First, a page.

पार्थाय प्रतिबोधितां भगवता नारायणेन स्वयं
व्यासेन ग्रथितां पुराणमुनिना मध्ये महाभारतम्
अद्वैतामृतवर्षिणीं भगवतीम् अष्टादशाध्यायिनीम्
अम्ब त्वामनुसन्दधामि भगवद्गीते भवद्वेषिणीम्
I meditate on You, Divine Mother Gita, who showers the nectar of Advaita (non-dualistic Truth) in 18 chapters; You who are the destroyer of the cycle of life and death. Lord Narayana himself taught this knowledge to Arjuna. The sage who gave us the Puranas, sage Vyasa, strung this into the middle of the Mahabharata.
नमोऽस्तु ते व्यास विशालबुद्धे
येन त्वया भारततैलपूर्णः
प्रज्वलितो ज्ञानमयः प्रदीपः
Salutations to Vyasa, the one with an expansive intellect, whose eyes are like a lotus in full bloom, who lit the lamp of wisdom with the scented oil of the Mahabharata!
I surrender to Sri Krishna who wields a whip in one hand (as Arjuna's charioteer) and displays the chin-mudra in his other hand.
(Note: Chin-mudra expresses the surrender of the jiva atma (the limited individual soul, represented by the index finger that is used to point to others) to the Parama atma (the thumb, without which none of the other fingers can function). The individual soul is limited by the other three fingers which represent either the three gunas -- sattva, rajas, tamas -- or the three bodies -- gross, subtle, and causal. Please see Vocabulary Notes for details.)
दोग्धा गोपाल नन्दनः
पार्थो वत्सः सुधीर्भोक्ता
दुग्धं गीतामृतं महत्
All the Upanishads are like cows, whose essence is milked by Sri Krishna, the cowherd son of Gopala. Partha (Arjuna) is like the calf (whose proximity to the cow encourages the production of milk). The milk that is enjoyed is the great nectar of the Gita.
कृष्णं वन्दे जगद्गुरुम् ५
To Sri Krishna I offer my praise as the scion of an illustrious family -- son of Vasudeva and the greatest joy of (his mother) Devaki; as the upholder of good in society -- the killer of Kamsa and Chanura; and for posterity -- the Guru of the world.
भीष्मद्रोणतटा जयद्रथजला गान्धारीनीलोत्पला
शल्यग्राहवती कृपेण वहिनी कर्णेन वेलाकुल
सोत्तीर्णा खलु पाण्डवार्णवनदी कैवर्तकः केश्वः
The Mahabharata is compared to a river in which the boatman, Sri Krishna, navigates the Pandavas through the treacherous warring waters of their own people. The two banks of the river are Bhishma and Drona, controlling the flow. The waters of the river are Jayadratha, the Sindhu king and the brother-in-law of the Kauravas. The Gandharas (Subala and Shakuni -- blind King Dhritarashtra's father-in-law and brother-in-law) are like the blue lotus which grows in marshy waters and traps you when you approach it. Shalya (a calm and formidable fighter; the maternal uncle of the Pandavas, Nakula and Sahadeva who Duryodhana tricked to his side) is compared to a multitude of marine animals. The undercurrent in the waters is Krpacharya (a great archer and teacher of the Pandavas). The turbulent waves in the waters are Karna. Ashvattama (Krpacharya's son) and Vikarna (one of the 100 Kauravas) are like violent crocodiles and Duryodhana is the whirlpool that churns the river.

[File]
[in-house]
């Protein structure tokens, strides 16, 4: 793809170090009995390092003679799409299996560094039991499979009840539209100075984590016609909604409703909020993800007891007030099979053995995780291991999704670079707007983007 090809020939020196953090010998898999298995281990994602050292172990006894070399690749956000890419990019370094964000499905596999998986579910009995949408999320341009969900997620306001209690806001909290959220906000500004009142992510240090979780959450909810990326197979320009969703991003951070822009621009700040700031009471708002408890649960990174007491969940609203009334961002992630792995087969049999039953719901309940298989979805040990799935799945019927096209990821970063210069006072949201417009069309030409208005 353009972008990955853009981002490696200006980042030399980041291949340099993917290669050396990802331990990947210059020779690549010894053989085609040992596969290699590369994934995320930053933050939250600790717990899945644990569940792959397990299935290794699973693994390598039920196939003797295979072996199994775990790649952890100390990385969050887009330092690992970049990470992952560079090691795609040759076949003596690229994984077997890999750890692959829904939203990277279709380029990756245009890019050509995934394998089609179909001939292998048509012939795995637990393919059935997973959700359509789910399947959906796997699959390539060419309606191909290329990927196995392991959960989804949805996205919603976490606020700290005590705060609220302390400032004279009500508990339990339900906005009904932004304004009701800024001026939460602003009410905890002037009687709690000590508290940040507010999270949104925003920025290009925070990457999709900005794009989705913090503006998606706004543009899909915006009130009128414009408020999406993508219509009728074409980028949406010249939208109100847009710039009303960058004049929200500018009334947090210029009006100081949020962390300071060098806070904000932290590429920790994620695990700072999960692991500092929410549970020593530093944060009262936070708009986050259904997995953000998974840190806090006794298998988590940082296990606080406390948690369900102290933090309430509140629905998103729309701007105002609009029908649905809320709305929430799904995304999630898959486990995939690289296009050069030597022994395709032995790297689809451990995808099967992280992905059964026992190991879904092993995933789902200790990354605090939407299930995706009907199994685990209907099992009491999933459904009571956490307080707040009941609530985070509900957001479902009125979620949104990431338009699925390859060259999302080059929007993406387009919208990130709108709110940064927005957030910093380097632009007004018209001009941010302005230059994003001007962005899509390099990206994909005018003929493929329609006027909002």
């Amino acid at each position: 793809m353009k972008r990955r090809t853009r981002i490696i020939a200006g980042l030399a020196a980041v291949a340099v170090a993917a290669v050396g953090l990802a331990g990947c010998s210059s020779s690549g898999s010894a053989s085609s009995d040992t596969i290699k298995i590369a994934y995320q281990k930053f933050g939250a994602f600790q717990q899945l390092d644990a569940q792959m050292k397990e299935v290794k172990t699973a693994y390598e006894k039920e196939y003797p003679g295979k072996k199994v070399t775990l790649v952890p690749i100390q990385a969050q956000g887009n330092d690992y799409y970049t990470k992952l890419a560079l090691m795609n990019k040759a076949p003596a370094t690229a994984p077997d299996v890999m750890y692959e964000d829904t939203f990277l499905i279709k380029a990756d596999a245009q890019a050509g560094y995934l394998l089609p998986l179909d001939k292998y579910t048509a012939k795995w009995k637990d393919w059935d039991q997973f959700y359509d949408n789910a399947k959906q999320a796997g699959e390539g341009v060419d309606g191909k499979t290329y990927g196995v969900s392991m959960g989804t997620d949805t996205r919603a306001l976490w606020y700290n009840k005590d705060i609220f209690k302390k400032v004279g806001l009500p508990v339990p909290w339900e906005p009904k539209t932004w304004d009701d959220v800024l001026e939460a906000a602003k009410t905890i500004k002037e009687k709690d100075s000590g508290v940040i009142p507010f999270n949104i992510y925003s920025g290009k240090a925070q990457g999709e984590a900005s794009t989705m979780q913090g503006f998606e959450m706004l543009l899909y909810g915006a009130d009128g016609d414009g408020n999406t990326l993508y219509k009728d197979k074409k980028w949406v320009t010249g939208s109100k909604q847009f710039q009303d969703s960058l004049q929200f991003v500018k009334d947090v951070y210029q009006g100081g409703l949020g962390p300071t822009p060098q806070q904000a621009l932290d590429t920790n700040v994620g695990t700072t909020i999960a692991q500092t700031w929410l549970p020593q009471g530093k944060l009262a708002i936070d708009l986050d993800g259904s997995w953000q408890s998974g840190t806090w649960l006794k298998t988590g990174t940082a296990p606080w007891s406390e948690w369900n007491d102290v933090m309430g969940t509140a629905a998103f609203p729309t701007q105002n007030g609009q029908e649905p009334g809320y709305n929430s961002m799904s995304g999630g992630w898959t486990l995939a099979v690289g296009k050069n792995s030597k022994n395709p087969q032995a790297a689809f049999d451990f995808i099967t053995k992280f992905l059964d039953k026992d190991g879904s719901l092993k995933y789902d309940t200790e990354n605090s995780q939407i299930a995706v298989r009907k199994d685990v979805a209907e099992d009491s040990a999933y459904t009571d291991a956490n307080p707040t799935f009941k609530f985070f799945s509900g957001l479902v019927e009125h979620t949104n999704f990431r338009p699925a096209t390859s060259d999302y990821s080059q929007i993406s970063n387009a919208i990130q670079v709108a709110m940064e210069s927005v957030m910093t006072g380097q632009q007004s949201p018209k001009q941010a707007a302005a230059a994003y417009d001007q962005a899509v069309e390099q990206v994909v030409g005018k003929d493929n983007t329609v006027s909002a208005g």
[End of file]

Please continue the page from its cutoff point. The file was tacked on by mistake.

पाराशर्यवचः सरोजममलं गीतार्थगन्धोत्कटं
नानाख्यानककेसरं हरिकथा सम्बोधनाबोधितम्
लोके सज्जनषट्पदैरहरहः पेपीयमानं मुदा
भूयाद्भारतपङ्कजं कलिमल प्रध्वंसिनः श्रेयसे
The Mahabharata is like a lotus born in the pond of Parashara's mouth (Parashara is Vyasa's father). It is pure, with the fragrance of the Gita. Its strands are the stories of Hari (Sri Krishna) that weave the great knowledge.
मूकं करोति वाचालं
पङ्गुं लङ्घयते गिरिम्
यत्कृपा तमहं वन्दे
I bow down to Madhava [the consort (Dhava) of Ma (Sri Lakshmi)], the source of all happiness, that compassionate One who grace can make the dumb speak and the lame climb mountains.
यं ब्रह्मा वरुणेन्द्ररुद्रमरुतः स्तुन्वन्ति दिव्यैः स्तवैः
वेदैः साङ्गपदक्रमोपनिषदैः गायन्ति यं सामगाः
ध्यानावस्थिततद्गतेन मनसा पश्यन्ति यं योगिनः
यस्यान्तं न विदुः सुरासुरगणाः देवाय तस्मै नमः
Glorified with divine hymns by Brahma, Varuna, Indra, Maruta sung in musical form of the Vedas and the ancillary scriptures; the great meditators see with their single-pointed concentration that unlimited Being which even the Devas and Asuras do not comprehend. To that Being, I offer myself.